Embracing an "everyone is part of the security team" approach shifts DevOps to DevSecOps, according to a report from Cobalt.io.
Organizations are reporting a strong relationship between security and engineering, with more than three-quarters of respondents (78%) to a new report highlighting a transition from DevOps to DevSecOps, according to the pentest as a service platform provider Cobalt.io.
The fourth annual State of Pentesting: 2020 report, which explores the state of application security, includes insights from a survey of more than 100 practitioners in security, development, operations, and product roles. Penetration or pentesting is commonly used to augment a web application firewall.
"As web applications become more complicated and scanners improve efficiency, this report reveals a widespread need for applying security fundamentals to complex problems," said Vanessa Sauter, security strategy analyst at Cobalt.io, in a statement.
This year's report also examined which web application security vulnerabilities can be found reliably using machines and which require human expertise to manually identify. It also looked at the most common types of vulnerabilities based on data from more than 1,200 pentests conducted through Cobalt.io's PtaaS platform.
For the fourth consecutive year, the most common type of vulnerability is misconfiguration, according to the report. The rest of the top five types of vulnerabilities were cross-site scripting; authentication and sessions; sensitive data exposure; and missing access controls.
Application security methodologies are evolving
The survey also found that:
· more than one-third (37%) of respondents release software on a weekly or a daily cadence
· 52% indicate that their organization pentests applications at least quarterly, while only 16% pentest annually or bi-annually
· More than three-quarters (78%) of respondents conduct pentesting to improve their application security posture
· Organizations pentest many different types of applications, and cloud environments continue to present significant risk, particularly with respect to security misconfiguration. More than half (51%) of survey respondents conduct pentesting on Amazon-based cloud environments alone.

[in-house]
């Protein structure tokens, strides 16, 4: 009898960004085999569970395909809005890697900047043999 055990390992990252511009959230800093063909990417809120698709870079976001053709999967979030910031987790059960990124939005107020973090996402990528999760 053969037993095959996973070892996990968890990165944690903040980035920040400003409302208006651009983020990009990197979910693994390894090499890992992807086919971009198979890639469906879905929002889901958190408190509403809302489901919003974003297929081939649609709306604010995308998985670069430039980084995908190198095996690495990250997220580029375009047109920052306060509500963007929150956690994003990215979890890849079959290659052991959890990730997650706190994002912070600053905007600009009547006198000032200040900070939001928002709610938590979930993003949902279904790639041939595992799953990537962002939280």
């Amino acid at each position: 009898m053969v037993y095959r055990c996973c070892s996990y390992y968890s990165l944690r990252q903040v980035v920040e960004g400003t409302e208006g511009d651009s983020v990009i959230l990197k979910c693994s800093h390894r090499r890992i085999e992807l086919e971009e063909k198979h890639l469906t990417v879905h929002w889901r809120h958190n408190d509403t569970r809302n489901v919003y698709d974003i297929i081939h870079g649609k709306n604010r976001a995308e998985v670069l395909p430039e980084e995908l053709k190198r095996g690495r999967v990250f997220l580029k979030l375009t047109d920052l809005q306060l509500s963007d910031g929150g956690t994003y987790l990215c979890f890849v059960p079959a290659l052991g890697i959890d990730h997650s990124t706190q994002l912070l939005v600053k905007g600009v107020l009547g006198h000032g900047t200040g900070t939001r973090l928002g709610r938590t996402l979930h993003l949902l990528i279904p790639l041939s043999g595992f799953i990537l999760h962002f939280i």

· The majority of respondents (78%) reported a strong relationship between security and engineering as organizations are making the transition from DevOps to DevSecOps and embracing an "everyone is a part of the security team" approach.
"As DevOps hastens the pace of software release, data and automation are essential to scaling security," said Caroline Wong, chief strategy officer at Cobalt.io, in a statement. "With increased demand for pentesting and higher expectations for application security, the relationship between security and engineering hinges on operational efficiency through automation."
The study also found that both humans and machines bring value when it comes to finding specific classes of vulnerabilities. Humans "win" at finding business logic bypasses, race conditions, and chained exploits, according to the report.
Although machines broadly "win" at finding most vulnerability types when applied correctly, scanning results should be used as guideposts and analyzed contextually, the report said.
Also, there are vulnerabilities that neither humans nor machines can independently find so they should work together to identify these issues, Cobalt.io advised.
Vulnerability types in this category include:
· authorization flaws (like insecure direct object reference)
· out-of-band XML external entity (OOB XXE)
· SAML/XXE injection
· DOM-based cross-site scripting
· insecure deserialization
· remote code exploitation (RCE)
· session management
· file upload bugs
· subdomain takeovers
"Whether mitigating security misconfigurations or identifying business logic bypasses, a thorough understanding of system architecture and an ability to think both methodically and creatively proves essential to mitigating the most serious threats to application security," Sauter stated.
Crafting unique payloads is less important than holistically evaluating the issues that are being propagated in an organization's applications, Sauter added.
The findings were based on more than 1,200 pentests conducted through the Cobalt.io platform between Jan. 1, 2019 to Dec. 31, 2019 as well as survey responses from more than 100 practitioners in security, development, operations, and product roles regarding application security.
- How to become a cybersecurity pro: A cheat sheet (TechRepublic)
- Kubernetes security guide (free PDF) (TechRepublic download)
- Information security policy (TechRepublic Premium)
- Online security 101: Tips for protecting your privacy from hackers and spies (ZDNet)
- All the VPN terms you need to know (CNET)
- Cybersecurity and cyberwar: More must-read coverage (TechRepublic on Flipboard)